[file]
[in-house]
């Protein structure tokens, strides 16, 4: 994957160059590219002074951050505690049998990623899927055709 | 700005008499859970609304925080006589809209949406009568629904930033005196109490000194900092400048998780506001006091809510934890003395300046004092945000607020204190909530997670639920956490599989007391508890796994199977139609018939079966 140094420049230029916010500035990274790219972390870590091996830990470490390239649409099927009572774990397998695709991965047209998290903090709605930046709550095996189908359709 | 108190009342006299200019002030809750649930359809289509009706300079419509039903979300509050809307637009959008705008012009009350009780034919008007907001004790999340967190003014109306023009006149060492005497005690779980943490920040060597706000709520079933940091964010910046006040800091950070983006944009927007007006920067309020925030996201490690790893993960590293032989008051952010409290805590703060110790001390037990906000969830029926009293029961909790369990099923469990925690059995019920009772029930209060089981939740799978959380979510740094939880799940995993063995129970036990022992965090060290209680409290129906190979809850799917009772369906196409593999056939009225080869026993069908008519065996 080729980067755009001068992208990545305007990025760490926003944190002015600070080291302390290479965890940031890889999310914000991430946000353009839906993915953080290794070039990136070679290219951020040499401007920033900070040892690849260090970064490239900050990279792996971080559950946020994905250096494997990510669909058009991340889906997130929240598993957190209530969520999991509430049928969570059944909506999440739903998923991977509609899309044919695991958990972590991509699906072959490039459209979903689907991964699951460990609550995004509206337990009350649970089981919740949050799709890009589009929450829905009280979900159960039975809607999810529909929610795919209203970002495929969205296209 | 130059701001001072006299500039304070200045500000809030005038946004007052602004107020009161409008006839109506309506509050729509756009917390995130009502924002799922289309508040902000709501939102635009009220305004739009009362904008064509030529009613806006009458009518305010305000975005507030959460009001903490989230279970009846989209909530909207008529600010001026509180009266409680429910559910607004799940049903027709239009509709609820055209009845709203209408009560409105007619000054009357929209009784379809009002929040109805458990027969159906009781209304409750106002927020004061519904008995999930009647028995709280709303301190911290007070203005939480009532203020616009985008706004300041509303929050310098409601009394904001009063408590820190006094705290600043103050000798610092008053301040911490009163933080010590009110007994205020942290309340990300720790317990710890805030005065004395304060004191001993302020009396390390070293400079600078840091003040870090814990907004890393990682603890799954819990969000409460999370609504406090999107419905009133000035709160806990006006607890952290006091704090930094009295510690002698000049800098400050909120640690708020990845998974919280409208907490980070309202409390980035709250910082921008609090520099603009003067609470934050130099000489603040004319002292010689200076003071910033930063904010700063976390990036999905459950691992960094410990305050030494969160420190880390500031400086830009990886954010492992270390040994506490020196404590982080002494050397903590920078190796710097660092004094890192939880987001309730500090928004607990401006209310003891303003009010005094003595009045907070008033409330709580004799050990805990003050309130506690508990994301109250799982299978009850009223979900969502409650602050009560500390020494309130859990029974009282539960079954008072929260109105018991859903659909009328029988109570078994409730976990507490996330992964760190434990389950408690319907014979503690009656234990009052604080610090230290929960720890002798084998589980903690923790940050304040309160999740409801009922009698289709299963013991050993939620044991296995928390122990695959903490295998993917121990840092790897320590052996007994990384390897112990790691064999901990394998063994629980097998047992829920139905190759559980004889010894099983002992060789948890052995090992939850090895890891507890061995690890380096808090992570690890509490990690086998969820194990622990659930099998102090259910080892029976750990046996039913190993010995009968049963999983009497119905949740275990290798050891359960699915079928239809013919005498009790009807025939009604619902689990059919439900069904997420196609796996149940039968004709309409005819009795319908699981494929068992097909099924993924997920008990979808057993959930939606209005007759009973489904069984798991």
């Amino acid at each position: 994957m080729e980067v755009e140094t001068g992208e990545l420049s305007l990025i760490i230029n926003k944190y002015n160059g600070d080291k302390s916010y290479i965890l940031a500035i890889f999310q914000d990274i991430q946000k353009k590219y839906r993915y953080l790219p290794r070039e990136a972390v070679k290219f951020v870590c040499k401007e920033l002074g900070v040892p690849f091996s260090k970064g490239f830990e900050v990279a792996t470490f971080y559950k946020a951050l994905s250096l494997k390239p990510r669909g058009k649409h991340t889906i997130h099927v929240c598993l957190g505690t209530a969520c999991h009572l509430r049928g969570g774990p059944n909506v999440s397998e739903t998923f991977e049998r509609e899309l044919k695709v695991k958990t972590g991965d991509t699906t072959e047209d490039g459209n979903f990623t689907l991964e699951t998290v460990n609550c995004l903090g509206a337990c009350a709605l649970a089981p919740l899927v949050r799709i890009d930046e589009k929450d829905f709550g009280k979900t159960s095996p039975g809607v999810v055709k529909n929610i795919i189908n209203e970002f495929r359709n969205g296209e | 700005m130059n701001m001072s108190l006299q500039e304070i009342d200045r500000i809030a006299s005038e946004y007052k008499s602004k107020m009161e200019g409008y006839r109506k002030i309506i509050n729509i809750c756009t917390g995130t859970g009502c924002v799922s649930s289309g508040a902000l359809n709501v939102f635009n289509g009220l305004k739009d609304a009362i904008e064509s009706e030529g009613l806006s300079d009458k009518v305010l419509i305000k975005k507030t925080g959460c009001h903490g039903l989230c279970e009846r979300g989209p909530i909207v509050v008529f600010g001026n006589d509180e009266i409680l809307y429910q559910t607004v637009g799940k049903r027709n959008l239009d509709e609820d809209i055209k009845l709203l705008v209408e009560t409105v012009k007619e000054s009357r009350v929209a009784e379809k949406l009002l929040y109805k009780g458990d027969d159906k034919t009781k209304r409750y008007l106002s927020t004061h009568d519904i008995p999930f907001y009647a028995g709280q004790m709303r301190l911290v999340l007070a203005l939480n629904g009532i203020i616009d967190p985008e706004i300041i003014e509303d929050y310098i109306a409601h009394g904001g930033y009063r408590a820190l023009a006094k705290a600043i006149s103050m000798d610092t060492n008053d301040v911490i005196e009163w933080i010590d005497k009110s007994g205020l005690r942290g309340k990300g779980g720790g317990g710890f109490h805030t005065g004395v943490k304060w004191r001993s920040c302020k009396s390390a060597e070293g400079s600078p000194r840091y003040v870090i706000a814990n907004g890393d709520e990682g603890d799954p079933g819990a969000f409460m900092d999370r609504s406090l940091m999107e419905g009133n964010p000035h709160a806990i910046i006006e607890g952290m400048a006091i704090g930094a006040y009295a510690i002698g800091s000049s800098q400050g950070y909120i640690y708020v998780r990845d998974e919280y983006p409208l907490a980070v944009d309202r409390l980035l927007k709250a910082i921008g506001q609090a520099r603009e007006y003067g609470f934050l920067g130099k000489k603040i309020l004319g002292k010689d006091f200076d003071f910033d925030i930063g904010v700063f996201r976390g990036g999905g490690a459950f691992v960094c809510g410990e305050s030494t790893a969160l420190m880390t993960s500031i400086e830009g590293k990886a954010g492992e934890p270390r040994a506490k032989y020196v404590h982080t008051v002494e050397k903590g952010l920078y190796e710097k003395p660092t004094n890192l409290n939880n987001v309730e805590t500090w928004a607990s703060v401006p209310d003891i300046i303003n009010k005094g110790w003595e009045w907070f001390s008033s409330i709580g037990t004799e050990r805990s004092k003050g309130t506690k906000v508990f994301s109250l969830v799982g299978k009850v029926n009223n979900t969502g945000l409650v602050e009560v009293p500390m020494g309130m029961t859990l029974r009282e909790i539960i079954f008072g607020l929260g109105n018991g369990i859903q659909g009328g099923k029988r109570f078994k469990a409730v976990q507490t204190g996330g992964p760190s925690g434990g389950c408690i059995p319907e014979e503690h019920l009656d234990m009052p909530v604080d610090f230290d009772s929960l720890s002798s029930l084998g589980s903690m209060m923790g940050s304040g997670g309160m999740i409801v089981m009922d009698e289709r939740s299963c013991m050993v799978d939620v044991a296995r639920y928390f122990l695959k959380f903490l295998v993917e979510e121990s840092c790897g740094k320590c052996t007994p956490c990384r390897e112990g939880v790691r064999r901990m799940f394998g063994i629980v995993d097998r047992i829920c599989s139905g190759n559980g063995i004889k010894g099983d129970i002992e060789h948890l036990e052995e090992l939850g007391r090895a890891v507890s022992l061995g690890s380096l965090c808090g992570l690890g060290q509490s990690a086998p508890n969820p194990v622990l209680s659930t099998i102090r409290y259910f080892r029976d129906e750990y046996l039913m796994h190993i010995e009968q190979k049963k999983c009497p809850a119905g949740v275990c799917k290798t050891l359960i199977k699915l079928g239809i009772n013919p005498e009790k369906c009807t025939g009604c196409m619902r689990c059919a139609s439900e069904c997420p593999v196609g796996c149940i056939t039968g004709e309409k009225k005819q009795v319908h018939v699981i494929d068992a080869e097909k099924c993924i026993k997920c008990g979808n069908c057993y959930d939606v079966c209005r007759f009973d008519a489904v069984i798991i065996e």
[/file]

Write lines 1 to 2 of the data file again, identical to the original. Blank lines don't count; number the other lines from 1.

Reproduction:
[in-house]
């Protein structure tokens, strides 16, 4: 994957160059590219002074951050505690049998990623899927055709 | 700005008499859970609304925080006589809209949406009568629904930033005196109490000194900092400048998780506001006091809510934890003395300046004092945000607020204190909530997670639920956490599989007391508890796994199977139609018939079966 140094420049230029916010500035990274790219972390870590091996830990470490390239649409099927009572774990397998695709991965047209998290903090709605930046709550095996189908359709 | 108190009342006299200019002030809750649930359809289509009706300079419509039903979300509050809307637009959008705008012009009350009780034919008007907001004790999340967190003014109306023009006149060492005497005690779980943490920040060597706000709520079933940091964010910046006040800091950070983006944009927007007006920067309020925030996201490690790893993960590293032989008051952010409290805590703060110790001390037990906000969830029926009293029961909790369990099923469990925690059995019920009772029930209060089981939740799978959380979510740094939880799940995993063995129970036990022992965090060290209680409290129906190979809850799917009772369906196409593999056939009225080869026993069908008519065996 080729980067755009001068992208990545305007990025760490926003944190002015600070080291302390290479965890940031890889999310914000991430946000353009839906993915953080290794070039990136070679290219951020040499401007920033900070040892690849260090970064490239900050990279792996971080559950946020994905250096494997990510669909058009991340889906997130929240598993957190209530969520999991509430049928969570059944909506999440739903998923991977509609899309044919695991958990972590991509699906072959490039459209979903689907991964699951460990609550995004509206337990009350649970089981919740949050799709890009589009929450829905009280979900159960039975809607999810529909929610795919209203970002495929969205296209 | 130059701001001072006299500039304070200045500000809030005038946004007052602004107020009161409008006839109506309506509050729509756009917390995130009502924002799922289309508040902000709501939102635009009220305004739009009362904008064509030529009613806006009458009518305010305000975005507030959460009001903490989230279970009846989209909530909207008529600010001026509180009266409680429910559910607004799940049903027709239009509709609820055209009845709203209408009560409105007619000054009357929209009784379809009002929040109805458990027969159906009781209304409750106002927020004061519904008995999930009647028995709280709303301190911290007070203005939480009532203020616009985008706004300041509303929050310098409601009394904001009063408590820190006094705290600043103050000798610092008053301040911490009163933080010590009110007994205020942290309340990300720790317990710890805030005065004395304060004191001993302020009396390390070293400079600078840091003040870090814990907004890393990682603890799954819990969000409460999370609504406090999107419905009133000035709160806990006006607890952290006091704090930094009295510690002698000049800098400050909120640690708020990845998974919280409208907490980070309202409390980035709250910082921008609090520099603009003067609470934050130099000489603040004319002292010689200076003071910033930063904010700063976390990036999905459950691992960094410990305050030494969160420190880390500031400086830009990886954010492992270390040994506490020196404590982080002494050397903590920078190796710097660092004094890192939880987001309730500090928004607990401006209310003891303003009010005094003595009045907070008033409330709580004799050990805990003050309130506690508990994301109250799982299978009850009223979900969502409650602050009560500390020494309130859990029974009282539960079954008072929260109105018991859903659909009328029988109570078994409730976990507490996330992964760190434990389950408690319907014979503690009656234990009052604080610090230290929960720890002798084998589980903690923790940050304040309160999740409801009922009698289709299963013991050993939620044991296995928390122990695959903490295998993917121990840092790897320590052996007994990384390897112990790691064999901990394998063994629980097998047992829920139905190759559980004889010894099983002992060789948890052995090992939850090895890891507890061995690890380096808090992570690890509490990690086998969820194990622990659930099998102090259910080892029976750990046996039913190993010995009968049963999983009497119905949740275990290798050891359960699915079928239809013919005498009790009807025939009604619902689990059919439900069904997420196609796996149940039968004709309409005819009795319908699981494929068992097909099924993924997920008990979808057993959930939606209005007759009973489904069984798991």